In a career lasting around 48 years, Kubrick only made 16 films, so he can hardly be called prolific. However, film critics rightly consider nearly all of these to be milestones of cinema.
Spread over three floors, the exhibition has been designed to illuminate all aspects of the American director’s work. It contains photos, costumes, models, scripts, reference materials – as well, of course, as screens showing clips from all his major films.
A precocious youngster
Kubrick started his career aged 13, when he was given a camera as a present. He taught himself to be a photographer and was soon selling pictures to magazines. The first room has a selection of his work, mainly for ‘Look’ magazine.
That Kubrick had a keen visual eye is already apparent here. There is a striking image of Frank Sinatra taken in 1950, shot slightly upwards through the angle formed by a person in the foreground’s torso and outstretched arm that forms a dark ‘A’, framing the singer, who is looking directly into the camera.
Around this time his fascination with the world of boxing also began to emerge. He made a short film on the subject, ‘Day of the Fight’, in 1951.
Trouble with the censors
Kubrick’s first major Hollywood effort was the noirish ‘The Killing’, and it did quite well at the box office. After that, he went on to work with Kirk Douglas on the World War I picture ‘Paths of Glory’ and then, at Douglas’s instigation, stepped in to replace Anthony Mann on ‘Spartacus’.
‘Paths of Glory’ caused considerable controversy when it came out – especially in France where it was regarded as an insult to the French army and was banned until 1975.
As if that was not enough, his next project, ‘Lolita’, was potentially even more incendiary in the straight-laced atmosphere of early-1960s America.
Kubrick was right to worry about the censors. Despite making the girl who played Lolita slightly older than she was in Nabokov’s book, the US National Legion of Decency gave the film a ‘condemned’ rating, which meant that it would be a sin for a good Catholic to see it.
The first floor ends with drawings and other material from the coal-black comedy ‘Dr Strangelove – or how I learned to stop worrying and love the atomic bomb’. A tour-de-force from actor Peter Sellers, who plays multiple roles, it is still considered one of cinema’s best comedies. Kubrick said of it: “Most of the humour in Dr Strangelove arises from the depiction of everyday human behaviour in a nightmarish situation.”
A triumph of special effects
The second floor starts with ‘2001 – a Space Odyssey’, where one of the suits worn by the primitive humanoids featured at the beginning of the film is on display, along with the spacesuit worn by astronaut Dave Bowman.
“I tried to create a visual experience: one that bypasses verbalised pigeon-holing and directly penetrates the sub-conscious with emotional and philosophical content,” said Kubrick of the film. There are also exhibits explaining how the breathtaking special effects for ‘2001’ were created. As an interesting aside, in 1985 NASA named its space shuttle ‘Discovery’ as a tribute to Bowman’s spaceship in the film ‘2001’.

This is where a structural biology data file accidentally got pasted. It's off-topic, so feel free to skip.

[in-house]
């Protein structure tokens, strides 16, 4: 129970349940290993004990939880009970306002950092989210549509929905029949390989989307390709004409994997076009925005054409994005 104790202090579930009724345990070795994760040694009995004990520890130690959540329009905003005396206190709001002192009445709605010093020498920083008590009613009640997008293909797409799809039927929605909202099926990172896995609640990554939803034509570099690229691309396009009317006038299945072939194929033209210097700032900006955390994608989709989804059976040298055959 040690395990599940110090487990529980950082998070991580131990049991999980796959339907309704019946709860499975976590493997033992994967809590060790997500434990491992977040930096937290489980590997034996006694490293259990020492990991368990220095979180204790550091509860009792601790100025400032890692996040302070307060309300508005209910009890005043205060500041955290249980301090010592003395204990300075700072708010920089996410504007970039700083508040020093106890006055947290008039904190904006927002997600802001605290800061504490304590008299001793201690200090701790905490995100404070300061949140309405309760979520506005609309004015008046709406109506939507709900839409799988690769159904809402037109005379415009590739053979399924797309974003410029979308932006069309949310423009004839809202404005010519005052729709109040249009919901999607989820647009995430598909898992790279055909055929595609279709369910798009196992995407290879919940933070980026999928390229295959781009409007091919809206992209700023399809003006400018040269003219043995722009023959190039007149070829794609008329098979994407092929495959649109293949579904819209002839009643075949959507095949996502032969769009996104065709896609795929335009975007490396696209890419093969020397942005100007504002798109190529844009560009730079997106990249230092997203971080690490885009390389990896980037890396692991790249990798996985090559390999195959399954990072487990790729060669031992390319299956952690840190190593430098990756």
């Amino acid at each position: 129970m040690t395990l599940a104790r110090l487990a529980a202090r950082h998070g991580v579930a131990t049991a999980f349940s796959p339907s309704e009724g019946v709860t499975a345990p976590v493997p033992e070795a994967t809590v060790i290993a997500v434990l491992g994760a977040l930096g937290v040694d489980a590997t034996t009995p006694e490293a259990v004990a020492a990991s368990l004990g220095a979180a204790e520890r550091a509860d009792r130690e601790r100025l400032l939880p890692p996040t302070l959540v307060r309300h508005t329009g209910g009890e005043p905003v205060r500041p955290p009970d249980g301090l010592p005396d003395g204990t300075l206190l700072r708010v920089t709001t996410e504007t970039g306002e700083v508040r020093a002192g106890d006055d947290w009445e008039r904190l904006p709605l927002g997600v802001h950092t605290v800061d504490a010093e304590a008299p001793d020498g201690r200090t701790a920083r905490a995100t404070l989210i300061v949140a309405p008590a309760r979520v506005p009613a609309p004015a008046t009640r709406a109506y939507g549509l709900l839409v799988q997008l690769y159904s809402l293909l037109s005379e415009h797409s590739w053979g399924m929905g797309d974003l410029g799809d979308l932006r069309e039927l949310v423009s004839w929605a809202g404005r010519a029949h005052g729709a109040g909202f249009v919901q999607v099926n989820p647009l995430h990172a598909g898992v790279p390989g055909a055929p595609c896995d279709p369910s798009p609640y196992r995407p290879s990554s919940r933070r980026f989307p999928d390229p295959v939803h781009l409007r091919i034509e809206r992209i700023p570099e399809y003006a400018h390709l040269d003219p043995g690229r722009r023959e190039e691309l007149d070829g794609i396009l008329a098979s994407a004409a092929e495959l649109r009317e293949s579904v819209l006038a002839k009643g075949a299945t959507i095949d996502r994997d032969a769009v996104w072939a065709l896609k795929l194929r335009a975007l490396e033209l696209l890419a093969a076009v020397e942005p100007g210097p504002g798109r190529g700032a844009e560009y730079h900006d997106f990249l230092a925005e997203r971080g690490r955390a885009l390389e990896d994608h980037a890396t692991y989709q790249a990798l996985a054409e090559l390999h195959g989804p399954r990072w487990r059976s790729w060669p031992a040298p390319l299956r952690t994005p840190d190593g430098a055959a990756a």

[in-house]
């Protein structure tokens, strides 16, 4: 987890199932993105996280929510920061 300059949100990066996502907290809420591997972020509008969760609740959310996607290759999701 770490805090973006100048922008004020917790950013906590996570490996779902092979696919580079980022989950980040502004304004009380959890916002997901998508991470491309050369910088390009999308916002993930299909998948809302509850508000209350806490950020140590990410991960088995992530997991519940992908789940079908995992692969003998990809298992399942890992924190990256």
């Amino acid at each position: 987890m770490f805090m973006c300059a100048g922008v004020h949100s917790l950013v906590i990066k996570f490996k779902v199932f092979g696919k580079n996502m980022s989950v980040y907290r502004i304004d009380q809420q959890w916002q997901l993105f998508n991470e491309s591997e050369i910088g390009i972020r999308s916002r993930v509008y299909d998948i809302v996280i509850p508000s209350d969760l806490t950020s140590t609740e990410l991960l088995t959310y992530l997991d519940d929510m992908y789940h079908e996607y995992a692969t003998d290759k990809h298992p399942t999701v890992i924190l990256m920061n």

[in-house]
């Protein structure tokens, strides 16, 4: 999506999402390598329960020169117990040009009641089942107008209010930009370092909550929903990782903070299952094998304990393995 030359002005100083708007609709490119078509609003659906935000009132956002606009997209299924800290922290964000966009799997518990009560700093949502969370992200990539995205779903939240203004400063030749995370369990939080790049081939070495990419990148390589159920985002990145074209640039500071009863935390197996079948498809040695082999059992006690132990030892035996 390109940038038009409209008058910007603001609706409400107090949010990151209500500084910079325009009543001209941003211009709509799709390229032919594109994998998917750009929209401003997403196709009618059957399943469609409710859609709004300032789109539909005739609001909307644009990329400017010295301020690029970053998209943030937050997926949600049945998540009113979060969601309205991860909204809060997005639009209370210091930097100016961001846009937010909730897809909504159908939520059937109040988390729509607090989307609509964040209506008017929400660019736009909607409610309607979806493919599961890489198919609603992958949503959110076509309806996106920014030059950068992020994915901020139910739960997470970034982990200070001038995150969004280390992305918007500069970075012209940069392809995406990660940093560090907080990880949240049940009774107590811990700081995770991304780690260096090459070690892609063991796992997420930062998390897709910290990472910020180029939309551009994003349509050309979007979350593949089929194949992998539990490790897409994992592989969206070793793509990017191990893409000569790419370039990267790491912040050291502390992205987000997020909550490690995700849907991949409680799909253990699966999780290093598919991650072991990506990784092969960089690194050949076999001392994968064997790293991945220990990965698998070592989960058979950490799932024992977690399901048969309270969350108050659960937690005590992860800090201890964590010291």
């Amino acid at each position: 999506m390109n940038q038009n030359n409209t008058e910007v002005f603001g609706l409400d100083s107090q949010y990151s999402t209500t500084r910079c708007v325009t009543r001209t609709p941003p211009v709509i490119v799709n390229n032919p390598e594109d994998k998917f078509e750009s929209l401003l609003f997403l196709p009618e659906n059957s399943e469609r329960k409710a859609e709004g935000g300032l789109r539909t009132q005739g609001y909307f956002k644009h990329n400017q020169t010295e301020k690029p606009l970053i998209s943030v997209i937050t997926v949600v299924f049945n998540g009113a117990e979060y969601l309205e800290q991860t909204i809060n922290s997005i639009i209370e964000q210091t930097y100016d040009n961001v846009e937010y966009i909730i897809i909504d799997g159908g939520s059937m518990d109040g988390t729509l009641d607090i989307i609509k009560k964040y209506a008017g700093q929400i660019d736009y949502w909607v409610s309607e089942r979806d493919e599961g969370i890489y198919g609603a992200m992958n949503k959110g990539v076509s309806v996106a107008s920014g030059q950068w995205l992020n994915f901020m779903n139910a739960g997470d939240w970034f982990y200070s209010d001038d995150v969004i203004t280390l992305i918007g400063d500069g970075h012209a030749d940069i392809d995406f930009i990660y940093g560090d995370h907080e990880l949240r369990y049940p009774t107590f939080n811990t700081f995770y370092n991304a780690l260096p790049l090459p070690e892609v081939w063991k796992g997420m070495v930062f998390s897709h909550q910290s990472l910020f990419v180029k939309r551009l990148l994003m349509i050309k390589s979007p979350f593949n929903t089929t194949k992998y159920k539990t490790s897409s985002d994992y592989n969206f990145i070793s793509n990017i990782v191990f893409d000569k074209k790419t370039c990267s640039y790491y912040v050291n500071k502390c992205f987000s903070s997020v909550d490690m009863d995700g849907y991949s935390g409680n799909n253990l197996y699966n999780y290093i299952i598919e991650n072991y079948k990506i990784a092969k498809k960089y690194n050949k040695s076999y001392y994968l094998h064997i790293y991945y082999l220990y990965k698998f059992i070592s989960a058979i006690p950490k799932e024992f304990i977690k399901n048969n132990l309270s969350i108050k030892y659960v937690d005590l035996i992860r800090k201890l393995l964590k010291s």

The material on display from ‘A Clockwork Orange’ includes some of the costumes worn by Malcolm McDowell as the psychopathic Beethoven-loving gang leader Alex DeLarge. There are also a couple of the plastic tables from the milk bar frequented by the gang shaped like naked girls, which are very reminiscent of the work of the contemporary English pop artist Allan Jones.
Needless to say, the film got Kubrick into trouble with the censors again. In the UK, Warner Brothers withdrew it from release in 1973, at the director’s own request; only after his death did the film again became widely available.
A visual feast
One of the most visually exquisite films ever made, ‘Barry Lyndon’ was a complete change of direction. Kubrick totally immersed himself in the world of the 18th century, studying a great many books and contemporary art. He also filmed all the interior scenes in candlelight to create the right ambience. In this he was extremely fortunate that Ziess had just developed a new lens that enabled shooting in low lighting conditions. The exhibition has some of the thousands of costumes produced for the film, as well as one of the cameras used, fitted with the famous lens.
There is a great deal more to see – for example, material from ‘The Shining’ (a model of the maze, Jack’s Torrance’s typewriter and the famous fire axe, among other things), ‘Full Metal Jacket’ (Joker’s helmet, glasses and Mickey Mouse watch) and ‘Eyes Wide Shut’.
There is also ‘what if?’ material relating to projects that never came to fruition, such as a projected film about Napoleon. Here, a selection of the books on Napoleon that Kubrick amassed is included – plus a giant card index recording Napoleon’s almost every move; Kubrick was nothing if not thorough.
Several of Kubrick’s films were under-appreciated on release, but over the years they have grown in stature. Like all great artists, he was perhaps ahead of his time. If you are unfamiliar with Kubrick’s work, go. If you do, I can almost guarantee you’ll want to go and investigate his films afterwards.
Finally, for anyone who wants to dig a little deeper, there is a profusely-illustrated catalogue to accompany the exhibition for a price of 225 kroner.